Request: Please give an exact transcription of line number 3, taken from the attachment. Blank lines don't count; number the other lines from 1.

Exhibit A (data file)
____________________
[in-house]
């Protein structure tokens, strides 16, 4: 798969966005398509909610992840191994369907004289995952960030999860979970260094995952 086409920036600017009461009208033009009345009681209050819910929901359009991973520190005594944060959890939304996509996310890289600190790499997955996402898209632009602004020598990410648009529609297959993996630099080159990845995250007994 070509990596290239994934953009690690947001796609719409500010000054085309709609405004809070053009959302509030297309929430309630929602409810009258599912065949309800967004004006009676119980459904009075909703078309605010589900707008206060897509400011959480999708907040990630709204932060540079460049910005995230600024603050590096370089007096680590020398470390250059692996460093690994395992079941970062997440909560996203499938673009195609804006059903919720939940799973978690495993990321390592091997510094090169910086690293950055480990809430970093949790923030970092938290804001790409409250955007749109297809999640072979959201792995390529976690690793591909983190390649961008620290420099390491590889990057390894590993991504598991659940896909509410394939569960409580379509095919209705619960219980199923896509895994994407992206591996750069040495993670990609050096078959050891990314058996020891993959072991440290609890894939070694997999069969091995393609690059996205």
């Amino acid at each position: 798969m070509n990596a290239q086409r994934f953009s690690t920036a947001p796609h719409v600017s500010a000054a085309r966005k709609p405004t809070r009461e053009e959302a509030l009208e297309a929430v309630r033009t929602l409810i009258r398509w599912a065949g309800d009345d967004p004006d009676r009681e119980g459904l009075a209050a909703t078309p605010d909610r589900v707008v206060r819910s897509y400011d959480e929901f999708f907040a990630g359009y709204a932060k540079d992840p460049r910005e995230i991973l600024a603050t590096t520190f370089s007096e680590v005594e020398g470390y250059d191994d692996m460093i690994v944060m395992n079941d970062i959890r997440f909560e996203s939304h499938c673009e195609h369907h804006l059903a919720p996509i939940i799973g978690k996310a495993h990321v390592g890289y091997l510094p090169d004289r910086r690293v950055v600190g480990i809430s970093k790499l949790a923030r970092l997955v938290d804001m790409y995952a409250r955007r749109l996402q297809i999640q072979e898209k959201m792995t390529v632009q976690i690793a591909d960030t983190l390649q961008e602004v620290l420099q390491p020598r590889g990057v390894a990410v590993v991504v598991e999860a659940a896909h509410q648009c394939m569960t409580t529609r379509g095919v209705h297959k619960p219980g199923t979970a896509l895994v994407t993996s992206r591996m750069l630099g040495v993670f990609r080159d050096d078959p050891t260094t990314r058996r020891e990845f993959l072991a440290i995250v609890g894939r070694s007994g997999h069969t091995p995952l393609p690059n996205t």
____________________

């Amino acid at each position: 798969m070509n990596a290239q086409r994934f953009s690690t920036a947001p796609h719409v600017s500010a000054a085309r966005k709609p405004t809070r009461e053009e959302a509030l009208e297309a929430v309630r033009t929602l409810i009258r398509w599912a065949g309800d009345d967004p004006d009676r009681e119980g459904l009075a209050a909703t078309p605010d909610r589900v707008v206060r819910s897509y400011d959480e929901f999708f907040a990630g359009y709204a932060k540079d992840p460049r910005e995230i991973l600024a603050t590096t520190f370089s007096e680590v005594e020398g470390y250059d191994d692996m460093i690994v944060m395992n079941d970062i959890r997440f909560e996203s939304h499938c673009e195609h369907h804006l059903a919720p996509i939940i799973g978690k996310a495993h990321v390592g890289y091997l510094p090169d004289r910086r690293v950055v600190g480990i809430s970093k790499l949790a923030r970092l997955v938290d804001m790409y995952a409250r955007r749109l996402q297809i999640q072979e898209k959201m792995t390529v632009q976690i690793a591909d960030t983190l390649q961008e602004v620290l420099q390491p020598r590889g990057v390894a990410v590993v991504v598991e999860a659940a896909h509410q648009c394939m569960t409580t529609r379509g095919v209705h297959k619960p219980g199923t979970a896509l895994v994407t993996s992206r591996m750069l630099g040495v993670f990609r080159d050096d078959p050891t260094t990314r058996r020891e990845f993959l072991a440290i995250v609890g894939r070694s007994g997999h069969t091995p995952l393609p690059n996205t």